shedding assets: Brass artifact to be sold for charity at private party in strip-club showroom
When Vancouver’s Cecil Hotel is demolished later this year, a vestige of the strip club’s lively history will survive.
The brass pole used by a cavalcade of exotic dancers in their acts over the years will be auctioned off next week in what the developers of the condo project that will replace the Cecil have dubbed “The Last Dance.”
“We’re hoping [the pole] will bring in [a donation] in the thousands,” Will Lin, president of Rize Alliance Properties, told The Province on Wednesday.
Rize Alliance has booked the Cecil’s showroom for a private party Jan. 26 for the soiree.
“There will be entertainment, but in good taste,” Lin said of the party.
“I don’t think it will be quite as far as what they currently have.”
Proceeds of the auction will go to the St. James Community Service Society, which manages numerous supportivehousing initiatives around the city.
The showroom, operated by a different company, likely will shut down for good closer to the demolition date — set for July or August — said Lin.
Rize Alliane also owns the Yale Hotel, which will undergo an extreme makeover when the new 23-storey tower is completed.
The Yale, which first opened in 1889 as the Colonial Hotel, is on the city’s list of heritage buildings, but the Cecil is not.
Rize Alliance has committed to upgrading 43 singleroom accommodations (SRAs) in the Yale and handing them over free of charge to the city — a $3.8-million amenity — to make up for the loss of the 50 SRAs currently in the Cecil.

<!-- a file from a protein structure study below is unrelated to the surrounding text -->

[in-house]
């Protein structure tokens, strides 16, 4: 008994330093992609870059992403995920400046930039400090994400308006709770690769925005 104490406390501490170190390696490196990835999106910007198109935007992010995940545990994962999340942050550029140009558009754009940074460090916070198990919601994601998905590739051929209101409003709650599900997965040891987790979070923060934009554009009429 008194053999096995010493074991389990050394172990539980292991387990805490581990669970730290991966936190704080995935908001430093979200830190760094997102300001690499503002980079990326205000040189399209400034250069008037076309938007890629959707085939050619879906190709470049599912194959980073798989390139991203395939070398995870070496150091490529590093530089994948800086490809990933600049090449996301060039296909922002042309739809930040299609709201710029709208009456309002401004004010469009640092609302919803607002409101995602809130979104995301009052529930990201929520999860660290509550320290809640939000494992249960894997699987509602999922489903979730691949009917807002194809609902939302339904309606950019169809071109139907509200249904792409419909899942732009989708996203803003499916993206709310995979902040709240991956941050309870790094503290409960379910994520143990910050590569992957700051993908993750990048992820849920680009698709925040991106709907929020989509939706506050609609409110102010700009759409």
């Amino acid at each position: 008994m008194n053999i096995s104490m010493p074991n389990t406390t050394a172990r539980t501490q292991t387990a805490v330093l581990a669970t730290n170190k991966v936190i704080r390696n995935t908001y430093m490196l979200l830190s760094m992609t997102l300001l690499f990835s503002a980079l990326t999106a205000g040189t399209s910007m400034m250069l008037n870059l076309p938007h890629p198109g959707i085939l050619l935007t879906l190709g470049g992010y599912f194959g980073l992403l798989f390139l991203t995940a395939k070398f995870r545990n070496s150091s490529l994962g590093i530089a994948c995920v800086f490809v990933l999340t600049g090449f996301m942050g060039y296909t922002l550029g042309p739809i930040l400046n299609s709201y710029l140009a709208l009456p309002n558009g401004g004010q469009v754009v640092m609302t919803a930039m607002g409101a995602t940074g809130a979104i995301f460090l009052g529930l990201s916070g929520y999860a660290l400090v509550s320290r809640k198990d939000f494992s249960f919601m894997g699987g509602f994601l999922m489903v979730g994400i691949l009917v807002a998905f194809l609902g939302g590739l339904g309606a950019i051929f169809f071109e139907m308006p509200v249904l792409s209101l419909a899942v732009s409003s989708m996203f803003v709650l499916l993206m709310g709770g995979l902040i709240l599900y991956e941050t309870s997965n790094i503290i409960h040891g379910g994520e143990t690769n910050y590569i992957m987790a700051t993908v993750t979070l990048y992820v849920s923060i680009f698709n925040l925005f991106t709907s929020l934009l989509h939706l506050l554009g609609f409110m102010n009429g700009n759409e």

The Yale’s makeover will pay meticulous attention to preserving the architectural details of the Second Empire style that make it so special, such as the mansard roof and gabled dormers.
The 225-seat Yale pub, widely known as Vancouver’s “Home of the Blues,” will be renovated, but keep its current footprint.
“The current owner of the pub will come back and continue to operate it when the renovation is completed,” said Lin.
The new tower replacing the Cecil will be called the Rolston. It will have 187 units of market housing above two floors of commercial space fronting on Granville Street.
The Cecil’s 200-seat liquor licence will be retained for a new restaurant.
The Rolston will feature horizontal slabs that push in and out similar to a Jenga puzzle, accommodating large decks, according to the development permit’s description.
The Rolston also will pay homage to the rich history of the Cecil, including an interpretive plan recording the Cecil’s role in the formation of Greenpeace and the Georgia Straight.